As someone whose father died unexpectedly when I was twenty-three, for a long time I divided the world into two kinds of people: those who had dealt with grief, and those who had not. If you had lost someone very close to you—best friend, parent, sibling—and at a relatively early age, there were certain things I knew you would “get,” that I wouldn’t have to explain to you. Now Jill and I have learned that the same holds true with this: there are two kinds of people, people who have black sons, and people who don’t.
For Jill, this distinction has been especially world-altering. Her sense of her own white privilege used to be furious and intellectual, but now is blood-boilingly visceral. It has been a shock and a revelation and has drawn her closer to the black people in her life as she seeks them out for guidance, asking questions and trying to understand. For their part, these friends have been glad to find in Jill a newly baptized ally, sometimes with even a literal arm‐around‐the‐shoulder and a “Welcome to our world.”
The truth is, there are people out there who get it, even though they don’t have black sons. There are people who feel our terror, even as they know they can’t really feel it. The people who understand that “praying for healing” is not good enough, who realize that white guilt is really just indulgent privilege and doesn’t do shit to change anything anyway. The people who think to send notes of solidarity, who understood why I showed up at work during much of August with eyes glazed over and dazed from staring at #Ferguson tweets all night because I couldn’t bear to look away, because it was only my privilege that allowed me to be a spectator that night.
We took Shiv to see Santa twice last year; the first Santa was white, the second was black. We were prompted to make the second visit by a (black) friend of ours, who gently informed us where we might find a Santa who looked like our son, at a local art gallery that features work by African-American artists. I debated for a while about whether or not we should make a point of taking Shiv to see a Santa of color; on the one hand, I totally got it, but on the other hand, I worried; would we be reifying the very notion that color is somehow essential?
Ultimately, we decided that you can never fully subvert the dominant paradigm without also affirming it, so what the hell; at worst, it would be a fun way to spend a Saturday morning and we’d get some cute pictures out of the bargain. Which we did, which we then posted on Facebook.
“I loved his picture with black Santa!” our friends said. “Black Santa” instead of just “Santa,” because everyone knows that Santa, like Jesus, and all powerful, good men, are, by default, white.
One of the realities I’ve had to confront as Shiv’s parent is the fact that, for many people, he represents an innocent incarnation of male blackness which people take great pains to affirm and admire: the good, safe, right kind. There is often a transactional twinge to it all, as if loving on my sweet little black son now somehow assuages the guilt of future judgment of him when he is tall and strong and eighteen. All the boys whom he will someday look like.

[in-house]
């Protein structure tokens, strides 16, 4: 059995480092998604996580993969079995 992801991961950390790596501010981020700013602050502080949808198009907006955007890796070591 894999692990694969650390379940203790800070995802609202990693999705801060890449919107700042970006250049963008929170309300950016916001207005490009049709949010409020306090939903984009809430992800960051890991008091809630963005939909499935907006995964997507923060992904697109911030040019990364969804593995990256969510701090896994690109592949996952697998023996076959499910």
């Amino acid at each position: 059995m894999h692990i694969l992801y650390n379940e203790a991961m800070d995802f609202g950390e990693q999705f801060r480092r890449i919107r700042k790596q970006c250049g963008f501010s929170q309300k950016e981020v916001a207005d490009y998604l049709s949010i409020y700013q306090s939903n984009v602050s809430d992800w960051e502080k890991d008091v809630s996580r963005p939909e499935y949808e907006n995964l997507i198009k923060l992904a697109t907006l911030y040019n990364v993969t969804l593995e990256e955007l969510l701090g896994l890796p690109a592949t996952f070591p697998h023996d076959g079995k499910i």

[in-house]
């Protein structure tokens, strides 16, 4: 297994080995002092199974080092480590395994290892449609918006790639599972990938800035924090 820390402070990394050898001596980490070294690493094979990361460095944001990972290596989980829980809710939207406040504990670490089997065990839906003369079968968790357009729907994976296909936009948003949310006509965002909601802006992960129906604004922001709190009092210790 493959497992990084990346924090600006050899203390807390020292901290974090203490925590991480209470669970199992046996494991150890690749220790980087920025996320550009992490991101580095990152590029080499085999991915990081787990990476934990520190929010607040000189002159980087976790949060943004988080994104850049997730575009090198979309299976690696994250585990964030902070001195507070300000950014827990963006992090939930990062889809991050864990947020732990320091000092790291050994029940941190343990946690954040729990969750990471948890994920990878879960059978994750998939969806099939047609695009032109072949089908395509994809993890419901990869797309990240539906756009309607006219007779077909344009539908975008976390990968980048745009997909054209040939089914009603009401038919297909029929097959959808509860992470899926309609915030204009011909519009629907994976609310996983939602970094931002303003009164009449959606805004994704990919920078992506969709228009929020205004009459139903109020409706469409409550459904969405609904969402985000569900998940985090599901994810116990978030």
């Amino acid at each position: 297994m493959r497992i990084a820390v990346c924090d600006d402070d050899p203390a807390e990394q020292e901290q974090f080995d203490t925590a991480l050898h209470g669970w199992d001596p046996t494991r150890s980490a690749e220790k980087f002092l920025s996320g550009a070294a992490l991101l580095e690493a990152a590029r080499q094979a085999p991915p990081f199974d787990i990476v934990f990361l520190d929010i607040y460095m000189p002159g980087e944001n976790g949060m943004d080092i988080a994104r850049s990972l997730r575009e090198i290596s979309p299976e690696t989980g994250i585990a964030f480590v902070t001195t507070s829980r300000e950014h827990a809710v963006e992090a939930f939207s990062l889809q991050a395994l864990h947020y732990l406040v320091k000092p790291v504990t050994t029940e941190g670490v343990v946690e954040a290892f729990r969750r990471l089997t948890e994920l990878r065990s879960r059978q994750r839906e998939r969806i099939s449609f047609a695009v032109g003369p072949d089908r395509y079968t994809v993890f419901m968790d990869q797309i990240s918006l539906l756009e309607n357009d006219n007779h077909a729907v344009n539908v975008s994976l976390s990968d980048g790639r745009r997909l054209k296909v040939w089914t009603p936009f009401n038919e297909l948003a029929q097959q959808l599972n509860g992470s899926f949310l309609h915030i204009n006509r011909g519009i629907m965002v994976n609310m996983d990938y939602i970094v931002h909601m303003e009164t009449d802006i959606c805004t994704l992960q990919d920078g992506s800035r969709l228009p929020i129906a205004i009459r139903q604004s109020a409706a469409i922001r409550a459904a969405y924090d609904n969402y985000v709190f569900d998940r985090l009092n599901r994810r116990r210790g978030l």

When he was first born, mothers of the students I teach would stop me in the halls and demand to see pictures, coming at my phone with their faces already broken open into wide-mouthed smiles. They have heard from their children that my baby is cute, but their kids have been so well trained that they never mentioned that my son is black. The moms see his face on the screen and their mouths stay open just a fraction too long, because they don’t want to betray their surprise and they are trying not to say something stupid. “Oh, he’s so cute!” and they mean it, but then it quickly starts to cross the line into overpraise, like they are commenting extra on his handsomeness to assuage themselves of their shock. “Where’d you get him from?” they ask, as if inquiring after a pair of shoes.
I would want to touch him, to feel his realness, to imagine how I could ever stand upright again if someone were to take him from me.
Now that he’s older, the extent to which it is commonplace for both friends and strangers to sexualize him is stunning. “What a stud!” they’ll comment on Facebook. “He’s such a charmer—the ladies better watch out,” they say. (And to which I reply—“Or the gentlemen!”) This I knew to anticipate when we thought we might be raising a girl; with Shiv, it caught me off guard.
Part Four: More Stories We Tell Ourselves In Order to Live
I spend most of my thirty-second birthday inside the bubble of my middle-class, professional privilege. I go to work, where my (mostly white) students are extra-sweet to me and assure me I’m “not that” old even though I’m twice as old as them. I hear from friends and family throughout the day on Facebook, via email, in text messages. I teach class, grade papers, plan my family’s Thanksgiving menu, go to meetings, and head home to spend time with my two-and-a-half-year-old before my partner and I head out for a nice birthday dinner. We drop our son off at his grandmother’s and head out to enjoy wine and four-cheese pizza topped with locally‐sourced prosciutto, talking in that luxurious way that comes when you find yourself across the table from your spouse of a dozen years, without your toddler in tow.
When we get home, I check Twitter and find that the grand jury in Ferguson has made the decision not to send Darren Wilson to trial. Once again, I watch my feed bloom and ripen with photos and Vines of protestors and police on W. Florissant, broken glass, tear gas, and the desperate anger I feel with them; my heart a bruised, deep purple anguish. In that moment, I am glad that our son is sleeping elsewhere, because I know I would risk waking him just to slip into his room and see him, tangled in his big-boy bed, one hand clutching his beloved puppy, breathing even and rhythmic. I know that I would want to touch him, to feel his realness, to imagine how I could ever stand upright again if someone were to take him from me. I tell myself that I will be able to find a way to keep him safe, that I am giving him things that will protect him. I tell myself these things even though I know they are lies.
Nishta J. Mehra was born and raised in Memphis, Tennessee; she studied religion and sociology at Rice University before earning her MFA in creative nonfiction from the University of Arizona. Her first book, The Pomegranate King, a collection of essays, was published in 2013. Mehra teaches high school in Houston, Texas, where she lives with her partner, Jill Carroll, and their son Shiv.